A couple of goldfish have undergone complex surgeries. One was them was won at a fair while the other one was bought to keep this one company.
A true bond between a human being and a pet can never be measured or quantified in dollars. This was recently proved by a family when they asked doctors to perform complex and expensive surgeries on their two pet goldfish, who would have perished quickly otherwise. A team of veterinarians in Scotland, experts in specialized and unorthodox surgeries, performed a set of operations on pet goldfish that cost nearly $750.
Veterinarians from Inglis Veterinary Hospital in Fife, Scotland, removed the blind, cancerous eye of a goldfish named Star. The other goldfish had a cancerous lump that was extracted. The complex operations, which cost $747 U.S. (500 British pounds), involved an exotic consultant surgeon apart from a regular vet to keep the fish sedated and a nurse to constantly monitor their heart rates to ensure the goldfish remained alive, explained exotic-animals expert Brigitte Lord.
“This is a highly specialist field — using anesthetic on a goldfish carries a very high risk —and I’m delighted for the owner that everything went OK and the owners are happy. The financial value of a goldfish may be quite small, but I think the fact that someone should have paid that much for an operation reflects the true value of the bond between pets and humans.”
The goldfish’s primary owner and caretaker, Abby Gordon, 21, a student in Glasgow, won the fish, named Star, at a fairground stall 12 years ago.
“I did not pay for the goldfish, but had to shoot a Ping-Pong ball into a goldfish bowl to win it,” she said.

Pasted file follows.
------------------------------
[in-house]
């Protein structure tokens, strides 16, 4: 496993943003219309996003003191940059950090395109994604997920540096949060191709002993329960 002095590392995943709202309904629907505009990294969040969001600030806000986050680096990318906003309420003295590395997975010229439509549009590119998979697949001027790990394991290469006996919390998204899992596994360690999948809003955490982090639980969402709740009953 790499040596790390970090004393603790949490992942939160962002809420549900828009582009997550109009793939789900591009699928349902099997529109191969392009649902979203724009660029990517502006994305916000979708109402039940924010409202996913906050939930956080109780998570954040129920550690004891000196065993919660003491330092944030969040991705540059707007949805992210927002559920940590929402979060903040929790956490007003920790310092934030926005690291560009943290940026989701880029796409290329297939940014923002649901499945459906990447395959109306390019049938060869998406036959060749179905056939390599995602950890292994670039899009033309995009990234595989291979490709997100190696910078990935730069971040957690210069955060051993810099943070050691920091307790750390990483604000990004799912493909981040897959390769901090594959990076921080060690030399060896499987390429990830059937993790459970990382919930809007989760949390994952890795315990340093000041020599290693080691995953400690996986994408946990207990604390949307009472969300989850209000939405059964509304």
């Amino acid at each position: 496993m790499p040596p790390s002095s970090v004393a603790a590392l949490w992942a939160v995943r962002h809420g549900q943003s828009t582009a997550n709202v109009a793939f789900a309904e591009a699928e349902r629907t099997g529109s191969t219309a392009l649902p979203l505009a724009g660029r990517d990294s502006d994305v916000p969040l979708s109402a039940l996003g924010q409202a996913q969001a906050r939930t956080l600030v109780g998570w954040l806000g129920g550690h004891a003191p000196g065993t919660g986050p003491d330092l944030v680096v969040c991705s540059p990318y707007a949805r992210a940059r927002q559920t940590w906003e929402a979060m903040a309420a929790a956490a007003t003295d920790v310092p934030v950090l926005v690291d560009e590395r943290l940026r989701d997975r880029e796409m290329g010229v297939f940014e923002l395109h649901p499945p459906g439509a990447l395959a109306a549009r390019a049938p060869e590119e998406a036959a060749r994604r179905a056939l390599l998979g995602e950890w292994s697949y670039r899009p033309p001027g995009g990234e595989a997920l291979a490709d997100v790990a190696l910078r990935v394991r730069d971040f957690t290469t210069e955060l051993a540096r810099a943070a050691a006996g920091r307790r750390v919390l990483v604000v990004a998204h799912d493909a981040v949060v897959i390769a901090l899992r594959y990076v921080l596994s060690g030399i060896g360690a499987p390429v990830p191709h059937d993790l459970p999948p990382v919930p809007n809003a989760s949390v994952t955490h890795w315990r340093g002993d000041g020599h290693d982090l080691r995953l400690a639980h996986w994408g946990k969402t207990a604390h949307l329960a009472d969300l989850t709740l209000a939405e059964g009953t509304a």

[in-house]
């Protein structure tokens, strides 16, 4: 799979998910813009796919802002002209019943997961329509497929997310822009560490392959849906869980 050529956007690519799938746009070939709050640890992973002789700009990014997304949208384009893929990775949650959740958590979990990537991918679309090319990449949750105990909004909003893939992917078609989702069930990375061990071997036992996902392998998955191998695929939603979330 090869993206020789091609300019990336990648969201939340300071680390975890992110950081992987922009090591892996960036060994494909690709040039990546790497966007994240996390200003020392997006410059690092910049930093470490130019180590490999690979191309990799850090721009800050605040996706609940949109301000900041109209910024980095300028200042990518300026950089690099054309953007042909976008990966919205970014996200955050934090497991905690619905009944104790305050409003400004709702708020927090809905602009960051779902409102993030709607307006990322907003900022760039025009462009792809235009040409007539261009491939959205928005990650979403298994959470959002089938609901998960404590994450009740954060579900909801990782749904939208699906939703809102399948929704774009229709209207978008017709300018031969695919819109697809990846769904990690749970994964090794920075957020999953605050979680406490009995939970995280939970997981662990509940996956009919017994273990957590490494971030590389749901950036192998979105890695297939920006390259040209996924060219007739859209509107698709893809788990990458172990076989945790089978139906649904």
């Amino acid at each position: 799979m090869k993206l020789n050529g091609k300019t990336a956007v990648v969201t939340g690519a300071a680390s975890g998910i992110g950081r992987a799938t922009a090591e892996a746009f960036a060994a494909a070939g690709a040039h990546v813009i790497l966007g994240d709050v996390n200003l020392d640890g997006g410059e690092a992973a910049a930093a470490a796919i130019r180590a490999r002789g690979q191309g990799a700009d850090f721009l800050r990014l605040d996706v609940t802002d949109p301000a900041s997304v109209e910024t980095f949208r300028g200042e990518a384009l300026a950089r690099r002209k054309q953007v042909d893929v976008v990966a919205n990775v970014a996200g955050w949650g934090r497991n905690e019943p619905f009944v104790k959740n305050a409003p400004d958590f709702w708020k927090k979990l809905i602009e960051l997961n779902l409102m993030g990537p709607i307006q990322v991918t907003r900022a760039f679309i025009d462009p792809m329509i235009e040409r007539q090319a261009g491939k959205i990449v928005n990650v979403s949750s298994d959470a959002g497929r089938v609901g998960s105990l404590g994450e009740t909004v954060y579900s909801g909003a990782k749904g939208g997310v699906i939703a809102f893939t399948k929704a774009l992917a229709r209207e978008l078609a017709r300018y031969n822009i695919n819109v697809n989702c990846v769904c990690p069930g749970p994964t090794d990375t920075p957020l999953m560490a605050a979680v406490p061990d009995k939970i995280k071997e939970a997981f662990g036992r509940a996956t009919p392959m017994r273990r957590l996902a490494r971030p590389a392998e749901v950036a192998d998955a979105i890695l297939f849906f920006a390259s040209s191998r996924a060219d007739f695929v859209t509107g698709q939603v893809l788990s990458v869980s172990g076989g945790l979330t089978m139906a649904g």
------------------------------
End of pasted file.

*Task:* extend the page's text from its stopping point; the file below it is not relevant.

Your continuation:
Goldfish have surprisingly long lifespans. With proper diet and optimum living conditions, goldfish can survive for several decades. According to Guinness World Records, the oldest goldfish lived to the ripe old age of 43. Most goldfish perish within a short span due to improper food and poor living conditions — in other words, sheer neglect.
Determined to offer a long and happy life to his pet goldfish, Abby’s mother, Jane Gordon, brought home Nemo. However, when the cancer struck, the Gordons didn’t flinch before asking vets to perform the rather expensive surgeries.
During the operation, the vets listened to the fish’s blood flow by pulsing it using Doppler ultrasound equipment. They kept the animal sedated by spraying it with a syringe containing oxygenated water and an anesthetic. After the procedure, the goldfish had its mouth opened and it was gently moved around for 8 minutes to mimic a swimming action to help the goldfish regain consciousness.
According to the team, both the goldfish are doing great and provided they are kept on a healthy diet, should live a long life in the company in each other’s company.
[Image Credit | Inglis Veterinary Hospital, SWNS]